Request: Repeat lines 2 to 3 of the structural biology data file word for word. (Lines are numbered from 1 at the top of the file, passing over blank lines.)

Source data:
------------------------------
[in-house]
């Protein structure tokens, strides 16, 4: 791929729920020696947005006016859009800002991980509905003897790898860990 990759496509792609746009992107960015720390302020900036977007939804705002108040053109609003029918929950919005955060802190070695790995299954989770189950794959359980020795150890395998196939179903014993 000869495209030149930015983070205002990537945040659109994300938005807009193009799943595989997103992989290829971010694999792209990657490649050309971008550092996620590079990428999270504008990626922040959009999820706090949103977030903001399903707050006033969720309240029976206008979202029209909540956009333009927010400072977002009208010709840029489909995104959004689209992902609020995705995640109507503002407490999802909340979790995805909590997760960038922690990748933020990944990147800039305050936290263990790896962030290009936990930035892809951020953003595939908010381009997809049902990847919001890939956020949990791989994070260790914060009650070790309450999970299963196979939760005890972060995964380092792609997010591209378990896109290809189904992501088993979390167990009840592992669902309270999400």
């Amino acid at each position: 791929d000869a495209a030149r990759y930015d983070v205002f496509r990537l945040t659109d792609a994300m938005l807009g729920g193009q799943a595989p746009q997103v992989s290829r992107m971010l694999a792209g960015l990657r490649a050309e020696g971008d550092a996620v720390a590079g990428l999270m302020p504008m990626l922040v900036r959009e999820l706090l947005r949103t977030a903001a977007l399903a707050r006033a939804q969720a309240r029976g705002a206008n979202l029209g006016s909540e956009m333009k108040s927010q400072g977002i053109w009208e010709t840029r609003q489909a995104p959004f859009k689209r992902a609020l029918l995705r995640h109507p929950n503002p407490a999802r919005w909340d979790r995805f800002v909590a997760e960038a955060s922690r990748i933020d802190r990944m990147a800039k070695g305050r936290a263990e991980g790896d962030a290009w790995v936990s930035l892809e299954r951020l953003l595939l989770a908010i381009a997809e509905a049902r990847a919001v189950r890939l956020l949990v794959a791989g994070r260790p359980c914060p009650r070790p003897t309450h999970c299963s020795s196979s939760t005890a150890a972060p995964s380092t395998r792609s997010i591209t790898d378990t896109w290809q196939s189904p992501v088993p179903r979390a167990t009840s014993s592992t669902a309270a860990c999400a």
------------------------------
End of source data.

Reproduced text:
């Protein structure tokens, strides 16, 4: 791929729920020696947005006016859009800002991980509905003897790898860990 990759496509792609746009992107960015720390302020900036977007939804705002108040053109609003029918929950919005955060802190070695790995299954989770189950794959359980020795150890395998196939179903014993 000869495209030149930015983070205002990537945040659109994300938005807009193009799943595989997103992989290829971010694999792209990657490649050309971008550092996620590079990428999270504008990626922040959009999820706090949103977030903001399903707050006033969720309240029976206008979202029209909540956009333009927010400072977002009208010709840029489909995104959004689209992902609020995705995640109507503002407490999802909340979790995805909590997760960038922690990748933020990944990147800039305050936290263990790896962030290009936990930035892809951020953003595939908010381009997809049902990847919001890939956020949990791989994070260790914060009650070790309450999970299963196979939760005890972060995964380092792609997010591209378990896109290809189904992501088993979390167990009840592992669902309270999400």
């Amino acid at each position: 791929d000869a495209a030149r990759y930015d983070v205002f496509r990537l945040t659109d792609a994300m938005l807009g729920g193009q799943a595989p746009q997103v992989s290829r992107m971010l694999a792209g960015l990657r490649a050309e020696g971008d550092a996620v720390a590079g990428l999270m302020p504008m990626l922040v900036r959009e999820l706090l947005r949103t977030a903001a977007l399903a707050r006033a939804q969720a309240r029976g705002a206008n979202l029209g006016s909540e956009m333009k108040s927010q400072g977002i053109w009208e010709t840029r609003q489909a995104p959004f859009k689209r992902a609020l029918l995705r995640h109507p929950n503002p407490a999802r919005w909340d979790r995805f800002v909590a997760e960038a955060s922690r990748i933020d802190r990944m990147a800039k070695g305050r936290a263990e991980g790896d962030a290009w790995v936990s930035l892809e299954r951020l953003l595939l989770a908010i381009a997809e509905a049902r990847a919001v189950r890939l956020l949990v794959a791989g994070r260790p359980c914060p009650r070790p003897t309450h999970c299963s020795s196979s939760t005890a150890a972060p995964s380092t395998r792609s997010i591209t790898d378990t896109w290809q196939s189904p992501v088993p179903r979390a167990t009840s014993s592992t669902a309270a860990c999400a």